Markušica (Serbian Cyrillic: Маркушица,[6] Hungarian: Márkusfalva, German: Sankt Markus) is a village and a municipality in Vukovar-Syrmia County in eastern Croatia. Markušica is located south of the river Vuka and northwest of the town of Vinkovci. Landscape of the Markušica Municipality is marked by the Pannonian Basin plains and agricultural fields of corn, wheat, common sunflower and sugar beet.


Маркушица (Serbian)[1]
Municipality of Markušica
Općina Markušica
Markušica, Crkva silaska duha svetoga na apostole, kod Z-1155, DSC 0017.jpg
Markušica 5-Маркушица 5.JPG
Markušica 1-Маркушица 1.JPG
Ostrovo 3-Острово 3.JPG
Gaboš 7-Габош 7.JPG
View Of Karadzicevo (Aug 2018).jpg
Gaboš 3-Габош 3.JPG
Podrinje (Hrvatska)-Подриње (Хрватска) 02.jpg
Villages of the Markušica Municipality
Flag of Markušica
Coat of arms of Markušica
Coat of arms
Location of Markušica
Markušica is located in Croatia
Coordinates: 45°22′26″N 18°42′22″E / 45.373766°N 18.706208°E / 45.373766; 18.706208
Country Croatia
County Vukovar-Syrmia
 • Municipal mayorBudimir Drača [2] (SDSS[2])
 • Total74.43 km2 (28.74 sq mi)
 • Total2,555
 • Density34/km2 (89/sq mi)
Time zoneUTC+1 (CET)
Official languagesCroatian, Serbian[5]

The modern day municipality was established in 1997 by the UNTAES administration as one of new predominantly Serb municipalities in order to ensure access to local self-government to Serb community in the region. Alongside Markušica it includes villages of Gaboš, Karadžićevo, Ostrovo and Podrinje. Before the United Nations administrator implemented anty-gerrymandering reorganization, Markušica and Podrinje were a part of the Tordinci Municipality, while Karadžićevo, Ostrvo and Gaboš were linked to Jarmina Municipality making Serb community minority in both of them.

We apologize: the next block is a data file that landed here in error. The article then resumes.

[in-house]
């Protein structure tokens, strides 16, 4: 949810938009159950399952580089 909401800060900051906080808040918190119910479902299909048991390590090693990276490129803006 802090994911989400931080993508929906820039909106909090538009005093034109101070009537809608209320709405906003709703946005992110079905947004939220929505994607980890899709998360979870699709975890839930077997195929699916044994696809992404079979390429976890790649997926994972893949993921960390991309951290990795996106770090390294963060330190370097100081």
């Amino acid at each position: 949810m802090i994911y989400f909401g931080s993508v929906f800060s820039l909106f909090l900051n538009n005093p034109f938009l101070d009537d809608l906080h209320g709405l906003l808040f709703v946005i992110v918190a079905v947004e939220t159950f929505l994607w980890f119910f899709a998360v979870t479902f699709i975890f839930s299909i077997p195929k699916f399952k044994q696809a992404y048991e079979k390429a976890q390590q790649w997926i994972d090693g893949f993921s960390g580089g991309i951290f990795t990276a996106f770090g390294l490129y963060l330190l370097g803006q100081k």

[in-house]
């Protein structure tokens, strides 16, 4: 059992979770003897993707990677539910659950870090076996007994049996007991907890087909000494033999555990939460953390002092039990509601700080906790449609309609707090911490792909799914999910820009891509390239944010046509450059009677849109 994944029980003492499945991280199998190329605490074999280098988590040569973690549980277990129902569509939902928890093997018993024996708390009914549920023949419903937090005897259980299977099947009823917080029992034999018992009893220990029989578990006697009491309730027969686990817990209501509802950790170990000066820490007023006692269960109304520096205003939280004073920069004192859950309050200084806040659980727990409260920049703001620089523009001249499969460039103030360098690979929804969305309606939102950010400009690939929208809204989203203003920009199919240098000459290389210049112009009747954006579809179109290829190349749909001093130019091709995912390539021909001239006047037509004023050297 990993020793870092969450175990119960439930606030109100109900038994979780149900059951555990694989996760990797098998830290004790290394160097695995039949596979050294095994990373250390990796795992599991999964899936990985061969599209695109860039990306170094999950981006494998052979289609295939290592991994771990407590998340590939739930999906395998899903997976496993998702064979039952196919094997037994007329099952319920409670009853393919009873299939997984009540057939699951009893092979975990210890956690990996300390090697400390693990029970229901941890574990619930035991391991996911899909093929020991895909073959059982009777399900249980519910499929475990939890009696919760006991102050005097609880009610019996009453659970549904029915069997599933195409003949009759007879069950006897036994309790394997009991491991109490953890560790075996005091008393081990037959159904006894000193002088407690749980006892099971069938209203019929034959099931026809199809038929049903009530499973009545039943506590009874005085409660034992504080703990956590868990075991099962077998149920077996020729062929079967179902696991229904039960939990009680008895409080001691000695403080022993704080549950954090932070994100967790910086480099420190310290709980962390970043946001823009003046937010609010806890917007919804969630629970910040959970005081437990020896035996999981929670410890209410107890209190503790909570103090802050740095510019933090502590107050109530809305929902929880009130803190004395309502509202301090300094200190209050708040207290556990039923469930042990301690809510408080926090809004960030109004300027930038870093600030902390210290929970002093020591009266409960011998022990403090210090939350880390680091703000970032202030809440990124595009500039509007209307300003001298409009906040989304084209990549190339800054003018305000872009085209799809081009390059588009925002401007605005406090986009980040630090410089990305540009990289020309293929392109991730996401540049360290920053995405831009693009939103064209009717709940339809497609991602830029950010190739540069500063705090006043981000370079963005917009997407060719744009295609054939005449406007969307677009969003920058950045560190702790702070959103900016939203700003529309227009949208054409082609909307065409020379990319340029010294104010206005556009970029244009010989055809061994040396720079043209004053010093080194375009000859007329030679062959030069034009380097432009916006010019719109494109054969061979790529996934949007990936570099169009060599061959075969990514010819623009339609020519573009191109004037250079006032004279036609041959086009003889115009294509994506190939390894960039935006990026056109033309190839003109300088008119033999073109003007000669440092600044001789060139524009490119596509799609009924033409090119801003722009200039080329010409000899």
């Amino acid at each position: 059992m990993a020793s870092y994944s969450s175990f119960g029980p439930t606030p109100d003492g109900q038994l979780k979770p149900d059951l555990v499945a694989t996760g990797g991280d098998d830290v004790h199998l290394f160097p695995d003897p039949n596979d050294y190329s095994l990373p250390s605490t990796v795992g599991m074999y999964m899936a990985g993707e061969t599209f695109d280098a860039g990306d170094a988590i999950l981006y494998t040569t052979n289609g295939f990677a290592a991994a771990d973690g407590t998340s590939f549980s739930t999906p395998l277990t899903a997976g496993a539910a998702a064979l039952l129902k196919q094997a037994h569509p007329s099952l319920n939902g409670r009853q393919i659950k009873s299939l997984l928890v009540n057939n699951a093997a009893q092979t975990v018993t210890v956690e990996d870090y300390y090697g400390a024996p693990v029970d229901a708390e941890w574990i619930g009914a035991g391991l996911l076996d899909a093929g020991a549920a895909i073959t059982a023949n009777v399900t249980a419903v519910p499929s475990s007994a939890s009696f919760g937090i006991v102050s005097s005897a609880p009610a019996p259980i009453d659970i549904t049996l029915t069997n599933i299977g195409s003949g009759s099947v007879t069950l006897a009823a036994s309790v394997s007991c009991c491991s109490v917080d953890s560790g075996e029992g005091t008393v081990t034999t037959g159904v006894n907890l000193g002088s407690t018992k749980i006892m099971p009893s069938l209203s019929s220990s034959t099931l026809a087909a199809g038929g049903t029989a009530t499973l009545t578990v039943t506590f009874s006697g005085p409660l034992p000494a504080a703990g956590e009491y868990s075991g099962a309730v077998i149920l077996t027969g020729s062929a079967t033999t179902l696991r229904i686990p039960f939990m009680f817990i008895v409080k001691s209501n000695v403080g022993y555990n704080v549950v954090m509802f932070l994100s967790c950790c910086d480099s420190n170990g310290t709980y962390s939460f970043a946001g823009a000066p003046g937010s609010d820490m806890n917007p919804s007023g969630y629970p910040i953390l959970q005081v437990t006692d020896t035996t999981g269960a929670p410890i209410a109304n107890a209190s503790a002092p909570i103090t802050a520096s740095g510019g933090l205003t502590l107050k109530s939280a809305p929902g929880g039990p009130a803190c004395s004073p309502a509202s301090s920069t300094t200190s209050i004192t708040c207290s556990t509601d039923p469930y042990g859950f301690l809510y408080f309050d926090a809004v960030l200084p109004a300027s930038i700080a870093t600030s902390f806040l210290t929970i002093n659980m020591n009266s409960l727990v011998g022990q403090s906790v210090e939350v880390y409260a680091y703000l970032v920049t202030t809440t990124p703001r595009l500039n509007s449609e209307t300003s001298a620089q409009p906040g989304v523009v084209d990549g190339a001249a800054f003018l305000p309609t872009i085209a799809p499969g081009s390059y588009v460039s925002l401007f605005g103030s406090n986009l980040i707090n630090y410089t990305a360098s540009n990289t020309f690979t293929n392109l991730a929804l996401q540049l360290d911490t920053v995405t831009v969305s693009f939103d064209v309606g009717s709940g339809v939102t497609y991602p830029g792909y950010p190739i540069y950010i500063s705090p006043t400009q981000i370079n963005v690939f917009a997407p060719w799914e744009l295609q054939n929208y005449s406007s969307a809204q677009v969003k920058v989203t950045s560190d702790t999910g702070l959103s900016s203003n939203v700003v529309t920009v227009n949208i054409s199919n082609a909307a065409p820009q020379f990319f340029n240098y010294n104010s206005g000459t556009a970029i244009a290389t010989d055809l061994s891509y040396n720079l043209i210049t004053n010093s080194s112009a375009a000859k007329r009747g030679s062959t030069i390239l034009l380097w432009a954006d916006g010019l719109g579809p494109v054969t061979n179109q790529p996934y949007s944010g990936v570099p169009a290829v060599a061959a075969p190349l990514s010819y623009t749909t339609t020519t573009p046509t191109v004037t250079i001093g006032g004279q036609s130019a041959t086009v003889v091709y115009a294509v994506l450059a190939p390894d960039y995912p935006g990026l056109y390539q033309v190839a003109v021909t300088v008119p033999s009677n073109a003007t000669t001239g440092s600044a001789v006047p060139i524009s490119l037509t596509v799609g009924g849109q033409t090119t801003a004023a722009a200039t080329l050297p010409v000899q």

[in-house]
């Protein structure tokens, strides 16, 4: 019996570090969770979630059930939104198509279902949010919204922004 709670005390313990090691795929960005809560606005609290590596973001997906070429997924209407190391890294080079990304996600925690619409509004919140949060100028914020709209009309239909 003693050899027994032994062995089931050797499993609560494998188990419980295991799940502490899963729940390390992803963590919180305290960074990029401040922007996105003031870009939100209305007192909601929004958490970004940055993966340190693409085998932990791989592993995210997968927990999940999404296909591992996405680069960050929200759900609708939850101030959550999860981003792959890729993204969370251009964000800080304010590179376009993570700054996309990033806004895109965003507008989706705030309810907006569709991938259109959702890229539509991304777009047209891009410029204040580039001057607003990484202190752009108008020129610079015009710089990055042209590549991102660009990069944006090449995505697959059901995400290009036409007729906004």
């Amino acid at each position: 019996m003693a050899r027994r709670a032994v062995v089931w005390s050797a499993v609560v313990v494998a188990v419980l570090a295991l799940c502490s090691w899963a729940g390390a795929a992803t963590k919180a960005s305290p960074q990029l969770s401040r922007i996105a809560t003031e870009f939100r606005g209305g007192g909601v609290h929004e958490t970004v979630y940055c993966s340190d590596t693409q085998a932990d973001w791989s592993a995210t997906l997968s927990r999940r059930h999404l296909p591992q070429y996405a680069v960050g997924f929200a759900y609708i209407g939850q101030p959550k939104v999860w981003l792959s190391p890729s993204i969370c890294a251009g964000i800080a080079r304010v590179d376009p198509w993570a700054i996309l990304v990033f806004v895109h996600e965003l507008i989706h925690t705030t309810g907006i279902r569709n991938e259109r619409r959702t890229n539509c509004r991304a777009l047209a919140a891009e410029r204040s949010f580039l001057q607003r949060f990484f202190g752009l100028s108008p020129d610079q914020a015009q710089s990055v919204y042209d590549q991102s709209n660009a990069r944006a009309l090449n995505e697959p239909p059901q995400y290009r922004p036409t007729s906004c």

Markušica Municipality is connected with the surrounding area via D518 road and L209 Vinkovci–Gaboš–Osijek railway with local stations in Gaboš and Ostrovo.


The municipality has a total area of 74.29 km2.[7] River Vuka flows through the municipality and territory of the municipality is completely flat very fertile black soil. It is connected by D518 highway with rest of country.


One Scordisci archaeological site in Markušica dating back to late La Tène culture was excavated in the 1970s and 1980s as a part of rescue excavations in eastern Croatia.[8] Archaeological site was a part of the settlement network of Scordisci in the area of Vinkovci.[8]

Markušica was one of the feudal villages that existed in the region before the Ottoman rule in Hungary.[9] After the end of Great Turkish War village was settled by Eastern Orthodox Vlachs from surrounding areas and the eastern Bosnia.[9] In 1736 there was 40 inhabited houses in Markušica.[9] In 1866 this number increased at 192 houses and 1003 inhabitants out of which 902 were Eastern Orthodox.[9]